I have a Raspberry PI running PiVPN and would like to restrict the LAN IP addresses that can be accessed through the VPN, so that only one service is available.

I have searched, but all I have found is for a PTPP VPN, which I don't believe would help.

  • If I am not mistaken, PiVPN is based on OpenVPN. See this for details on how to configure OpenVPN with restrictions. – Robert Feb 23 at 8:25
  • I'm assuming you've configured OpenVPN as TUN, not TAP, so you should have a separate subnet for the VPN and LAN - if so, you'd likely have to do so via iptables, as route directives can be added to either the client's or server's config, preventing this from being done through OpenVPN itself. – JW0914 Feb 23 at 14:15

In OpenVPN (PiVPN is OpenVPN).

What you is a combination of firewall/iprules and split tunneling.

  • The firewall to prevent clients accessing anything else in the LAN that is behind firewall.

  • The split tunneling will allow the clients to be able to use the VPN only for the services behind the VPN and the client's local LAN for the rest of traffic (otherwise they are locked to the services on the VPN only and will not be able to access anything else).

Regarding the firewall, best approach is to have dedicated physical firewall. However fastest thing to do is to set up iptables on the server running the OpenVPN in the following manner:

  1. Allow allready established traffic to flow tun0<->eth0
iptables -A FORWARD -i tun0 -o eth0 -m conntrack --ctstate RELATED,ESTABLISHED -j ACCEPT
iptables -A FORWARD -i eth0 -o tun0 -m conntrack --ctstate RELATED,ESTABLISHED -j ACCEPT
  1. Disallow client to client traffic
iptables -A FORWARD -i tun0 -s -d -j DROP
  1. Allow traffic to services subnet
iptables -A FORWARD -i tun0 -s -d -m conntrack --ctstate NEW -j ACCEPT
  1. Accept traffic to the tun0 adapter
iptables -A INPUT -i tun0 -j ACCEPT
iptables -A OUTPUT -o tun0 -j ACCEPT

You can use the step 3 to limit the traffic to single service (ex. if you need more granularity

Note: Change the IP addresses and add additional rules based on your topology

What you need to do to enable the split tunnel is the following:

  1. Stop the default route redirection

    The server will push something like push "redirect-gateway def1" during connection setup. This will add a route to the established vpn, so all traffic will be diverted toward the vpn. You will need to prevent this, so either remove the push from the server script or add to the client config pull-filter ignore "redirect-gateway" to tell the client to ignore what the server is sending. For more information on blocking routes check this answer

  2. Add the routes to the LAN that you want to use for the VPN

    The server will usually send the routes behind the VPN as push "route". Add your routes to the list in the server config (on the server side), or on the client side by adding route to the client config.

  • Split tunneling wouldn't prevent a VPN client from accessing LAN clients, as route directives can be added to the client's or server's config; doing so would need to be done via iptables (or other firewall being used) on the machine the OpenVPN server is running on. The purpose of split tunneling is "...traffic that is destined for the subnets on your Internal LAN will go through the VPN tunnel. Other traffic will go through [the] normal Internet connection." – JW0914 Feb 23 at 14:24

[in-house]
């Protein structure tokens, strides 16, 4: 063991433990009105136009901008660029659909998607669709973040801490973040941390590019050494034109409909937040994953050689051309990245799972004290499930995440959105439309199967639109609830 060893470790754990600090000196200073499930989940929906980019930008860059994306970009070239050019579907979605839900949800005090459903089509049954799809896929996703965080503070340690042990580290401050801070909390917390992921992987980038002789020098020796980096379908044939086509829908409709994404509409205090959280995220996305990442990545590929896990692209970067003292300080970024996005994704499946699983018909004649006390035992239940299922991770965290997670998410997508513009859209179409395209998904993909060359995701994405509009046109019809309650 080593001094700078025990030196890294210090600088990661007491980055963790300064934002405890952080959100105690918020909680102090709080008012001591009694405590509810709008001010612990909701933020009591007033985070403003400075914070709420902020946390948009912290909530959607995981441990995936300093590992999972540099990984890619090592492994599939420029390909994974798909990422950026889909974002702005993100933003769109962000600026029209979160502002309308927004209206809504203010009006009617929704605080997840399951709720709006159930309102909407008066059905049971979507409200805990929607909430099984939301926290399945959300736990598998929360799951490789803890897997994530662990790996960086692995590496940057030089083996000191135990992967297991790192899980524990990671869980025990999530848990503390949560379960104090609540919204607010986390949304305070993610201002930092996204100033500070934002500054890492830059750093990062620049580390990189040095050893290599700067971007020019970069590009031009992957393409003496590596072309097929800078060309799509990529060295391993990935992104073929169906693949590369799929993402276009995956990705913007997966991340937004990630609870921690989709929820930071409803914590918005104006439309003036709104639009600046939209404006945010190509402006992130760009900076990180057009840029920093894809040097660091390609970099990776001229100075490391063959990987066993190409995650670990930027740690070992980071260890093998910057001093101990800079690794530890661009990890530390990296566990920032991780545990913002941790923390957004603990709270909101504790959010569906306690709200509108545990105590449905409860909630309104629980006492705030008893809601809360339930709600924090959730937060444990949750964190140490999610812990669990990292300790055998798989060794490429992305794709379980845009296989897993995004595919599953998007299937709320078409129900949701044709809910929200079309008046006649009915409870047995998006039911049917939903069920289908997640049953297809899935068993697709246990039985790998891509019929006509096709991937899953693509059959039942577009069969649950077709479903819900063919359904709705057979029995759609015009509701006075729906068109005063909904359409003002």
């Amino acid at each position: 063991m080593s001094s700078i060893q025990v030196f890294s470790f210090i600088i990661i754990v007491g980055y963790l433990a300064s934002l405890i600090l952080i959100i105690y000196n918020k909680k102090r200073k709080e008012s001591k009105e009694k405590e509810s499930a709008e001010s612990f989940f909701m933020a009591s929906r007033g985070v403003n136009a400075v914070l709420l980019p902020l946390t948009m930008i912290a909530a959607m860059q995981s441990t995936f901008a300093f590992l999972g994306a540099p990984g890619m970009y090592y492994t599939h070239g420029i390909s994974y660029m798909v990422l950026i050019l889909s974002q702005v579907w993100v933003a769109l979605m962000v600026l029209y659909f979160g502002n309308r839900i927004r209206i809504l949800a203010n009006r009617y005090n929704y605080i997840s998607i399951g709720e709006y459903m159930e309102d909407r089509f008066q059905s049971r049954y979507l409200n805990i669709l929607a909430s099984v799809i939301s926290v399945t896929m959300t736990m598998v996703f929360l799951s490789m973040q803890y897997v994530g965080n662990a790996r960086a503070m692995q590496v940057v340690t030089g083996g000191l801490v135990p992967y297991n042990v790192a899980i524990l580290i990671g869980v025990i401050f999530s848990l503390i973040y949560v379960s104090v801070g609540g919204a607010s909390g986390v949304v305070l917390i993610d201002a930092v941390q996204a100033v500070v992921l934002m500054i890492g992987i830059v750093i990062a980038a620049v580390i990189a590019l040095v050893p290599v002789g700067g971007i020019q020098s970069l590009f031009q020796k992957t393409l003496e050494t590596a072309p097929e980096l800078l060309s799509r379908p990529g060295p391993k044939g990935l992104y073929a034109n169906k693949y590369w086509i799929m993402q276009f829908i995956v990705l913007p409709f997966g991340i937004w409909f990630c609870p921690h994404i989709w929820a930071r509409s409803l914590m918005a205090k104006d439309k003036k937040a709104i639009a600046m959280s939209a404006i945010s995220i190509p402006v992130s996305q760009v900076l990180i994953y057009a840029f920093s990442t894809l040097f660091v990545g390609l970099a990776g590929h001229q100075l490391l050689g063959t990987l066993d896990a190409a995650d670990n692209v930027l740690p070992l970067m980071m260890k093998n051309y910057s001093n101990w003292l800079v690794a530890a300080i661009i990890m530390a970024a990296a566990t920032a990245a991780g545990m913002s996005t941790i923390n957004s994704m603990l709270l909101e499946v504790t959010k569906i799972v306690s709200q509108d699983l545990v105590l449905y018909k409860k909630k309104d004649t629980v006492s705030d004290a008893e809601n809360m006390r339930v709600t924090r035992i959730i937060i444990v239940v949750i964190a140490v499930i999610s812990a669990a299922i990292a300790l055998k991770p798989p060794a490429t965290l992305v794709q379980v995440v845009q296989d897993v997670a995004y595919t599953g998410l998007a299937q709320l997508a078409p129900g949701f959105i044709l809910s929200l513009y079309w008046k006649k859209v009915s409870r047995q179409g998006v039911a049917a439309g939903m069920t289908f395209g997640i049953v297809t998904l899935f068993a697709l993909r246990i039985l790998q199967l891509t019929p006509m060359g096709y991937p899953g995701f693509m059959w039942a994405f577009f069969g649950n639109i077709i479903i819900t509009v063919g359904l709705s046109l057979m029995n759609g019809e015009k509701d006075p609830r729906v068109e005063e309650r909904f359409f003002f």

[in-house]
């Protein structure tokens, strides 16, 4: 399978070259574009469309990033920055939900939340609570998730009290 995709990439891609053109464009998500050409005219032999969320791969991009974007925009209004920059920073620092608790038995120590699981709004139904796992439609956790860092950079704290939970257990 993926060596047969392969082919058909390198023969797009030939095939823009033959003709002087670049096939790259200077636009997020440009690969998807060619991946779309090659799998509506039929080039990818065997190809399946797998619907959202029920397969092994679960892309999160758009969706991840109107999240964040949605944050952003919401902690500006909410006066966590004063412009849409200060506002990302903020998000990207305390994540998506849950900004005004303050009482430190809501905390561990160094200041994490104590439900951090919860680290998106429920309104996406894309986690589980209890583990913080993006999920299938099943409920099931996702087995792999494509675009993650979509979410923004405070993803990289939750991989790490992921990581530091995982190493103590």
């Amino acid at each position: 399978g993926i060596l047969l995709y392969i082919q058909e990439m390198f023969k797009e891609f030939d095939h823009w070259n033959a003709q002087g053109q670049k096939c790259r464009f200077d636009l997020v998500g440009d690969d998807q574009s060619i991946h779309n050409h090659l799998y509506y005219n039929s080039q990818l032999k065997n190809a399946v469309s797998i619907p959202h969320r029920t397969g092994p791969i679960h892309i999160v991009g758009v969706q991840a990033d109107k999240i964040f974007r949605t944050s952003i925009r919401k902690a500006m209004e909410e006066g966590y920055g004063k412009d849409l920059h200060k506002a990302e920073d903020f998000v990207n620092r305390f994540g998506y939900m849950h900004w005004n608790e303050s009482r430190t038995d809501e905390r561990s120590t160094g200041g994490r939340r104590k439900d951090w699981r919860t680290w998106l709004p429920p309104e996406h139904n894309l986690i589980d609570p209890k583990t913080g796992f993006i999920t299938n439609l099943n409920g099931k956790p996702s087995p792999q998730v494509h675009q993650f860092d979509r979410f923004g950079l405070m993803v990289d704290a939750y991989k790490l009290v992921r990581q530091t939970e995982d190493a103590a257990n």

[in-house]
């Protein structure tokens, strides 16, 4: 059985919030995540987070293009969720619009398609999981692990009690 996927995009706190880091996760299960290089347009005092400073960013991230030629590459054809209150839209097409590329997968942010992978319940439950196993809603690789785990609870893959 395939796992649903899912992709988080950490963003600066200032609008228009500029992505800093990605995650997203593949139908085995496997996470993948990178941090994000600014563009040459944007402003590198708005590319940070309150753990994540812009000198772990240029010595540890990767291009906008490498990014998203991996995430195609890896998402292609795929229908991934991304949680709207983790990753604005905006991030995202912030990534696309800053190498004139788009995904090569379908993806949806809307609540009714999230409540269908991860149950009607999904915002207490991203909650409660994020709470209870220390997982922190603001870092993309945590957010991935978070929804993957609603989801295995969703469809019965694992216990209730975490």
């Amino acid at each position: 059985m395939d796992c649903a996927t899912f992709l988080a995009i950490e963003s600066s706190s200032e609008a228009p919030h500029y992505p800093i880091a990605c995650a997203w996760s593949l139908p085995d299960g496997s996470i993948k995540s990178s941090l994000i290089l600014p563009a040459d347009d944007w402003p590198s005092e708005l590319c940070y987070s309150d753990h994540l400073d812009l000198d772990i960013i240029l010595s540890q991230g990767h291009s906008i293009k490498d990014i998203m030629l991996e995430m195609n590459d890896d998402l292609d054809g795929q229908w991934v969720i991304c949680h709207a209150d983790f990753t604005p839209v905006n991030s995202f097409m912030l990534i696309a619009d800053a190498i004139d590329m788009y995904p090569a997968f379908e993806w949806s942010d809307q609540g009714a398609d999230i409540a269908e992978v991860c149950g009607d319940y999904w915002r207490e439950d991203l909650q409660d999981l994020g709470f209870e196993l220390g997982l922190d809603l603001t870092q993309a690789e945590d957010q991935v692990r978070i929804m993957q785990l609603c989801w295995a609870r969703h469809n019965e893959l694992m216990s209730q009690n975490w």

• Sure, this will work from the client side to allow client to access the LAN from VPN and rest from normal connection. To restrict the VPN on server side to specific IP, remove all push "route" and replace them with the IP addresses/ranges that need to be accessed. – jordanvrtanoski Feb 23 at 14:42
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    The only traffic that can be outrightly firewalled via OpenVPN is clients from communicating with one another, as it controls its own subnet routing; all other firewalling must be done via the machine's firewall the OpenVPN server is running on. You can't prevent a client from accessing another subnet because route's can be specified in the client's config (all the push directives do in the server config is allow the client config to be smaller by not having to list the parameters being pushed in the client config itself - removing them doesn't prevent the client from specifying them). – JW0914 Feb 23 at 14:48
  • Depending on the level of security that is required. Yes the client can change the routes and access some of the services (depending on the topology). If the question is for a security, then the only solution is to place the services an isolated zone and put firewall in front of them. Everything else can be easily compromised. – jordanvrtanoski Feb 23 at 14:52
  • The only topology that should be used is subnet, as Net30 was depreciated years ago. The most efficient way to do what the questioner asked is via a handful of iptables commands (or whatever firewall the machine is running) that allow traffic to a specific LAN IP and port from the VPN's subnet, with the next rule blocking all other traffic between the two. Either way, this answer will not firewall VPN client traffic from accessing LAN, as that is not what split tunneling does (per the link provided in your answer) – JW0914 Feb 23 at 14:57

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